It's Groundhog Day in CBA negotiations

And so we have reached the predictable yet significant boiling point in this already tiring NHL lockout.

Oh, there will be more to come, but Tuesday’s pointed comments from negotiators on both sides signified the first real point of exasperation from folks in the bargaining room.

The NHL says it’s tired of talking about nothing and wants a new offer from the NHLPA before any progress can be made.

The NHLPA says the league’s version of progress is giving in.

The rhetoric is being knocked up a notch. Rewind the tape to eight years ago and you’ll hear much of the same type of sniping from both sides.

It’s Groundhog Day in the NHL, and the biggest losers are the fans, who once again are being held hostage by an all-too-familiar script.

It might just be anecdotal, perhaps because of social media, but the reaction from fans this time around seems more visceral. The number of fans who have reached out to me in the past week saying they were going to cancel their season tickets cannot be ignored.

And I think what you’re seeing is that, eight years ago, fans at least understood the conflict: salary cap or no salary cap.

But this year’s labor impasse holds no water in the eyes of many fans. The argument isn’t over an entire system, but rather just divvying up the revenue pie: billionaire owners and millionaire players unable to agree on math.

I share the fans’ frustration over that point. If there is no hockey this season in the NHL, it’s a monumental disgrace. You can’t possibly need 12 months to figure out how to share revenues. That’s asinine.

I don’t have an MBA or a law degree, and I know I’m likely over-simplifying things here, but how about this for a solution to the economic gridlock:

Using the existing formula for hockey-related revenue, start the players off in Year 1 of the new CBA at 53 percent of the pie, followed by 52 percent in Year 2, 51 percent in Year 3, then 50 percent for however many remaining years each side agrees to on the term of the document.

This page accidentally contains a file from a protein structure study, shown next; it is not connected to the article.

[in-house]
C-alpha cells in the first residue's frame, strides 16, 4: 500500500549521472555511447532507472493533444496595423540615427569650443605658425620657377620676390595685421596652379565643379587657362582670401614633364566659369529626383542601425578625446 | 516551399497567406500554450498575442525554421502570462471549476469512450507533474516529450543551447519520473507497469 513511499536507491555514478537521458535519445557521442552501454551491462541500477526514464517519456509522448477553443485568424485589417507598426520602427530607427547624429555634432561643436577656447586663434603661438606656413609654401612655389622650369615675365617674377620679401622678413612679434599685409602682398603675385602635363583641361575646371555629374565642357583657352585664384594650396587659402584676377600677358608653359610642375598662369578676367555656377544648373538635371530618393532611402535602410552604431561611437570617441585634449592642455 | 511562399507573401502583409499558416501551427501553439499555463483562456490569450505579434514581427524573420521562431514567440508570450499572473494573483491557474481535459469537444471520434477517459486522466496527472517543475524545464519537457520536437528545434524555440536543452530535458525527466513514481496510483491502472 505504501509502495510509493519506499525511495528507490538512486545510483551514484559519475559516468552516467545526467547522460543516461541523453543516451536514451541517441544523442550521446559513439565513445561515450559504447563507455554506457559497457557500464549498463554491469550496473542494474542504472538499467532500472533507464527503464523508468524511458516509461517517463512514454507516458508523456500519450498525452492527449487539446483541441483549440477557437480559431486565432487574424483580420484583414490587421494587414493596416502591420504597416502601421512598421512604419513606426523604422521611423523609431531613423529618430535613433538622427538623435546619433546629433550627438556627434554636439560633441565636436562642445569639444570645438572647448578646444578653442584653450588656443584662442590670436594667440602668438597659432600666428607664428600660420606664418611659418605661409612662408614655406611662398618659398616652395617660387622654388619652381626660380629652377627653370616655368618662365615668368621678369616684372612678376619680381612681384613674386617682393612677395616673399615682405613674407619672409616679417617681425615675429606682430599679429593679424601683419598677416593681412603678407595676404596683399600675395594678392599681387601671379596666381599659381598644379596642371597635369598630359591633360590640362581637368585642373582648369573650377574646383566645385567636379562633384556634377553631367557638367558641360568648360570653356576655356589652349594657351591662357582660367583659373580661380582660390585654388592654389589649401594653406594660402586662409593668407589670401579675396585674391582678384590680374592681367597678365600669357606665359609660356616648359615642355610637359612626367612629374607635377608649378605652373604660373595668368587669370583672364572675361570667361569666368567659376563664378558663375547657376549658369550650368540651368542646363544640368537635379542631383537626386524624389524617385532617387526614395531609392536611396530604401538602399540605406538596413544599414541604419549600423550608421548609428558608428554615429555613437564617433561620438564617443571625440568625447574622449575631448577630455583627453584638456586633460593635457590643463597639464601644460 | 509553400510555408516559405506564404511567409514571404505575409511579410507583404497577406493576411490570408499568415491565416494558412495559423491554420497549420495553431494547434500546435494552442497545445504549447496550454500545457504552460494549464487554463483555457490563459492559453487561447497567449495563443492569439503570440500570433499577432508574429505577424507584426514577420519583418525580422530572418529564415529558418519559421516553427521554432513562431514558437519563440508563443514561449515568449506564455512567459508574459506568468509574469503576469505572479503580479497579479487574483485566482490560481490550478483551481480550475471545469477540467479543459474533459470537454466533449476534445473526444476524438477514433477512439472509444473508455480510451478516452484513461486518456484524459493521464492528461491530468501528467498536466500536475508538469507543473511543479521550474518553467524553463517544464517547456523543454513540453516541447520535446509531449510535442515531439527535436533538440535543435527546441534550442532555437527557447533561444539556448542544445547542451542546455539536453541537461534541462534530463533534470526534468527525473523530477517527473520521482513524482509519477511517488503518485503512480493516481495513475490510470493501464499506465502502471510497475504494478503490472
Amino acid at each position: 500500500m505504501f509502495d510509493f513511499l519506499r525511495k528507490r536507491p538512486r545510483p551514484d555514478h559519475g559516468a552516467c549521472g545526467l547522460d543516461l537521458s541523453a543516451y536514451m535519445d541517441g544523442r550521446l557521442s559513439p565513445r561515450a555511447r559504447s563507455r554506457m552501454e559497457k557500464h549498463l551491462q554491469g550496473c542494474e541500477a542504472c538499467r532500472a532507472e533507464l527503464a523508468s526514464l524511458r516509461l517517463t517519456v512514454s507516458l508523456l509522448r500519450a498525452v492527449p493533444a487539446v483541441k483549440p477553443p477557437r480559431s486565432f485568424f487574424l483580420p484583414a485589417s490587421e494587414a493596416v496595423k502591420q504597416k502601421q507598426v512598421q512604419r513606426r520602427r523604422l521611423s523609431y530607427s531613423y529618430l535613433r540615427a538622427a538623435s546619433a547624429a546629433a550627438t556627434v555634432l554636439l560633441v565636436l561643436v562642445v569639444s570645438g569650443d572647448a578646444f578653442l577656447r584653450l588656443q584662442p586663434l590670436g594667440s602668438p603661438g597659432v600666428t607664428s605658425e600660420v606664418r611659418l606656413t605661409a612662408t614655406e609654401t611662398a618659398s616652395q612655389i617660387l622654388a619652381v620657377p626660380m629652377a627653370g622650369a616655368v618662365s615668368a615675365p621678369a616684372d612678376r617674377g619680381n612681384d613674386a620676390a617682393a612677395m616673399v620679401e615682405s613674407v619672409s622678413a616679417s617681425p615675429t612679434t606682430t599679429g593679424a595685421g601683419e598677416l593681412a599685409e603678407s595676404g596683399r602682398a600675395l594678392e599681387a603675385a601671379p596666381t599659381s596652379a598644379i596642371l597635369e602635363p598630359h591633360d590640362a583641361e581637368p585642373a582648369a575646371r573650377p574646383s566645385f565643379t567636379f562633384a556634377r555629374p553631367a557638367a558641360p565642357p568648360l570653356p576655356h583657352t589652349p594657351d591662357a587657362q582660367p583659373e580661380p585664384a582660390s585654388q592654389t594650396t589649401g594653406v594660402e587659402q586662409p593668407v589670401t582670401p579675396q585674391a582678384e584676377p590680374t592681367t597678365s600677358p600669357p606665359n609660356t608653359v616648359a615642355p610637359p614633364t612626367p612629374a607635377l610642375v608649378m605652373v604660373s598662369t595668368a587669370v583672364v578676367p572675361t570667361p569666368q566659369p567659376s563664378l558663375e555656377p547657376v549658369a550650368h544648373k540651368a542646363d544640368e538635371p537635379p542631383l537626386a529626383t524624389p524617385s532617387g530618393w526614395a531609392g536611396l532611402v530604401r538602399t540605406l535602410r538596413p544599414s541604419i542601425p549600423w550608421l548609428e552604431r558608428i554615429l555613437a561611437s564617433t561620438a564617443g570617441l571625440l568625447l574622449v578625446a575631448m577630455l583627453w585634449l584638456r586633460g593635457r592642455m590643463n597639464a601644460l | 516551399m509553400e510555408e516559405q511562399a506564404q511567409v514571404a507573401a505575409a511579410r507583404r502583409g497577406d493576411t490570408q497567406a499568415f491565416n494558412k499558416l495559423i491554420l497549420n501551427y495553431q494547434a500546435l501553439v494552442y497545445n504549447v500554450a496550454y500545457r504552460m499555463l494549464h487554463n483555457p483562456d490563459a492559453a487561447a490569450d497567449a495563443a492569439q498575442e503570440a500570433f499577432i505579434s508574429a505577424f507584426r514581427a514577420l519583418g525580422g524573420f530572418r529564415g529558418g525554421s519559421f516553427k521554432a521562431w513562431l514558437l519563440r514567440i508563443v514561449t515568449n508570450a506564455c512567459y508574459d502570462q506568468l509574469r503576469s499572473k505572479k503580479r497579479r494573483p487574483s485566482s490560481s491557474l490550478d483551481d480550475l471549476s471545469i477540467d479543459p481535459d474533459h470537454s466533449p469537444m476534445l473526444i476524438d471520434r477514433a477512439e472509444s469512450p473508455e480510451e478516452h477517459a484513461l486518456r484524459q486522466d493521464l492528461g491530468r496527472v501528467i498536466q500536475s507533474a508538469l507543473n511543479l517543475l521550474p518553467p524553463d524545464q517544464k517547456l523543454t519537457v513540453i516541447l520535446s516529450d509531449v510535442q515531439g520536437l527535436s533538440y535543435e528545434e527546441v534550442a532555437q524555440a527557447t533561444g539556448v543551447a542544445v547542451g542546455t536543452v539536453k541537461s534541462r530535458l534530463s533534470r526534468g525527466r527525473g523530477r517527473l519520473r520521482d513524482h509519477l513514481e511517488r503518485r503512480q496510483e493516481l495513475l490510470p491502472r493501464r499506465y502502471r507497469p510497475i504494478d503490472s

The owners get their 50-50 split, but only by phasing into it so players don’t get overwhelmingly hammered by escrow in the first two years of the deal. Hopefully from the players’ perspective, by the time they get down to 50 percent in Year 4, the HRR pot will have grown enough that, in actual dollars, it wouldn’t be that much of a hit on salaries.

Right now, neither side would embrace this solution. The players likely would see this as giving in. Meanwhile, bloodthirsty owners like Jeremy Jacobs want their pound of flesh right off the top from the players, so 53 percent (down from the current 57 percent) would not be even close to what his group would agree to in Year 1.

For once, wouldn’t it be refreshing to see some of those moderate owners who don’t see the world the same way a hawk like Jacobs does stand up and espouse compromise? Where is their voice in all this?

To me, both sides could live with a 53-52-51-50-50-50 split over six years.

At some point, with both sides hurting financially from a lockout that’s already produced some damage, surely logic will enter the room and both sides will realize that it’s time to cut losses and finally compromise.

Well, you would think.

But with each leader having a previous Armageddon on their respective résumés -- Don Fehr and the 1994 baseball season versus Gary Bettman wiping out 2004-05 in the NHL -- no one knows how this ends.

Groundhog Day, folks. Groundhog Day.